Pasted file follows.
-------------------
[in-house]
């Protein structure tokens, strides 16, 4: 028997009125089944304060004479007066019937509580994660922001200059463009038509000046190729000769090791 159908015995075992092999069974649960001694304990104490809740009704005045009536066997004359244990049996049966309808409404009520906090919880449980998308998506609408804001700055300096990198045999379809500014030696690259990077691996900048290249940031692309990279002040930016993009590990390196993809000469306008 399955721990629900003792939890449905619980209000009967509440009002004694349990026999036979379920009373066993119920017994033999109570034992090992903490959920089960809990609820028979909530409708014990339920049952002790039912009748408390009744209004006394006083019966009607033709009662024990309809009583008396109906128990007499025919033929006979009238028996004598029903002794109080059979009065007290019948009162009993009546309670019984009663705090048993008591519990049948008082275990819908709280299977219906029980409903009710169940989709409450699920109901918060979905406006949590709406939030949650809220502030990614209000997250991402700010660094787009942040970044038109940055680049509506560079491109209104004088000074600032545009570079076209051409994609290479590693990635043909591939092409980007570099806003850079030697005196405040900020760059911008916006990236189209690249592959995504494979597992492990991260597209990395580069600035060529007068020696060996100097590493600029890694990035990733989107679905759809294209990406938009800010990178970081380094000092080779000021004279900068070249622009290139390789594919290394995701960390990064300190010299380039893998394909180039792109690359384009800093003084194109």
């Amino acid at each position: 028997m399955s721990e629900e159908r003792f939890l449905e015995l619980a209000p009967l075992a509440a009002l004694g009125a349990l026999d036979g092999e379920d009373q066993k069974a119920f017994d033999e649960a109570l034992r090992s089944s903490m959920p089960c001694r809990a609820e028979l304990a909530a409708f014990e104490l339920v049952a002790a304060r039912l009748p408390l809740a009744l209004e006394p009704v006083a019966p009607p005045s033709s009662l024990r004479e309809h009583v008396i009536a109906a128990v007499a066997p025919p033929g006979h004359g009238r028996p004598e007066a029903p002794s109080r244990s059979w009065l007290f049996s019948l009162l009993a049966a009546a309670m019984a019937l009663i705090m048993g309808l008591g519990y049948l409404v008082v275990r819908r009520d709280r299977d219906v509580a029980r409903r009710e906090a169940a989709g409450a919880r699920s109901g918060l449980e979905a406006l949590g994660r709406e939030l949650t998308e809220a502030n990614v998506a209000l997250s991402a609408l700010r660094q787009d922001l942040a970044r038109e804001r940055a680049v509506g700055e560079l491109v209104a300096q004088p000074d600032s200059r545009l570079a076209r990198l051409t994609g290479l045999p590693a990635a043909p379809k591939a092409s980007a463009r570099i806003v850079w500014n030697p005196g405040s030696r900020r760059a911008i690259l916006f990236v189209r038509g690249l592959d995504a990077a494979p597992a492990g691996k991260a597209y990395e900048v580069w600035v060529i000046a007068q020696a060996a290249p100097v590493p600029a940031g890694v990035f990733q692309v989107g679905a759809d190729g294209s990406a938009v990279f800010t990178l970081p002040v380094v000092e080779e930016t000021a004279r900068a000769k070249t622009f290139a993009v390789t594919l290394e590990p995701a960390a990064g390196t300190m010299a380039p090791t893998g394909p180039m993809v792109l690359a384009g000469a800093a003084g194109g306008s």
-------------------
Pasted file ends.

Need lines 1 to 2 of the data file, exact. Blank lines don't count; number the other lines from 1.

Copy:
[in-house]
């Protein structure tokens, strides 16, 4: 028997009125089944304060004479007066019937509580994660922001200059463009038509000046190729000769090791 159908015995075992092999069974649960001694304990104490809740009704005045009536066997004359244990049996049966309808409404009520906090919880449980998308998506609408804001700055300096990198045999379809500014030696690259990077691996900048290249940031692309990279002040930016993009590990390196993809000469306008 399955721990629900003792939890449905619980209000009967509440009002004694349990026999036979379920009373066993119920017994033999109570034992090992903490959920089960809990609820028979909530409708014990339920049952002790039912009748408390009744209004006394006083019966009607033709009662024990309809009583008396109906128990007499025919033929006979009238028996004598029903002794109080059979009065007290019948009162009993009546309670019984009663705090048993008591519990049948008082275990819908709280299977219906029980409903009710169940989709409450699920109901918060979905406006949590709406939030949650809220502030990614209000997250991402700010660094787009942040970044038109940055680049509506560079491109209104004088000074600032545009570079076209051409994609290479590693990635043909591939092409980007570099806003850079030697005196405040900020760059911008916006990236189209690249592959995504494979597992492990991260597209990395580069600035060529007068020696060996100097590493600029890694990035990733989107679905759809294209990406938009800010990178970081380094000092080779000021004279900068070249622009290139390789594919290394995701960390990064300190010299380039893998394909180039792109690359384009800093003084194109």